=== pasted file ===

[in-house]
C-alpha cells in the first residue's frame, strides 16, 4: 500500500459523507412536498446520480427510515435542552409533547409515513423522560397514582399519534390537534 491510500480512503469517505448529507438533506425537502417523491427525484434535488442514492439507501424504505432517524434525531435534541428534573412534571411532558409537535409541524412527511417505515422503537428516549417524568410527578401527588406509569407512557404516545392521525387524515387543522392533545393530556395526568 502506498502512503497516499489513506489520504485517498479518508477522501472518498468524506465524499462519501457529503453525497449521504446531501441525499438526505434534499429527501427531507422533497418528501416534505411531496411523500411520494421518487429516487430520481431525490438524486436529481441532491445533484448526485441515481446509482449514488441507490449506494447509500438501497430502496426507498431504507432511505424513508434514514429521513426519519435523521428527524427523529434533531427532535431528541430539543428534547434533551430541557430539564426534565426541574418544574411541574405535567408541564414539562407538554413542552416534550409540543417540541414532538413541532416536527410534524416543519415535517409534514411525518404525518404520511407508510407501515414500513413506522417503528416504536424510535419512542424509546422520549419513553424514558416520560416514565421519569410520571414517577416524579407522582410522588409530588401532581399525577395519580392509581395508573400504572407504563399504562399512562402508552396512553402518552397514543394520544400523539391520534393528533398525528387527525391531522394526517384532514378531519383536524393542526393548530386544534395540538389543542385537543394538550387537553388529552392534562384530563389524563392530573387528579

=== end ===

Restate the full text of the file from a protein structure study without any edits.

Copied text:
[in-house]
C-alpha cells in the first residue's frame, strides 16, 4: 500500500459523507412536498446520480427510515435542552409533547409515513423522560397514582399519534390537534 491510500480512503469517505448529507438533506425537502417523491427525484434535488442514492439507501424504505432517524434525531435534541428534573412534571411532558409537535409541524412527511417505515422503537428516549417524568410527578401527588406509569407512557404516545392521525387524515387543522392533545393530556395526568 502506498502512503497516499489513506489520504485517498479518508477522501472518498468524506465524499462519501457529503453525497449521504446531501441525499438526505434534499429527501427531507422533497418528501416534505411531496411523500411520494421518487429516487430520481431525490438524486436529481441532491445533484448526485441515481446509482449514488441507490449506494447509500438501497430502496426507498431504507432511505424513508434514514429521513426519519435523521428527524427523529434533531427532535431528541430539543428534547434533551430541557430539564426534565426541574418544574411541574405535567408541564414539562407538554413542552416534550409540543417540541414532538413541532416536527410534524416543519415535517409534514411525518404525518404520511407508510407501515414500513413506522417503528416504536424510535419512542424509546422520549419513553424514558416520560416514565421519569410520571414517577416524579407522582410522588409530588401532581399525577395519580392509581395508573400504572407504563399504562399512562402508552396512553402518552397514543394520544400523539391520534393528533398525528387527525391531522394526517384532514378531519383536524393542526393548530386544534395540538389543542385537543394538550387537553388529552392534562384530563389524563392530573387528579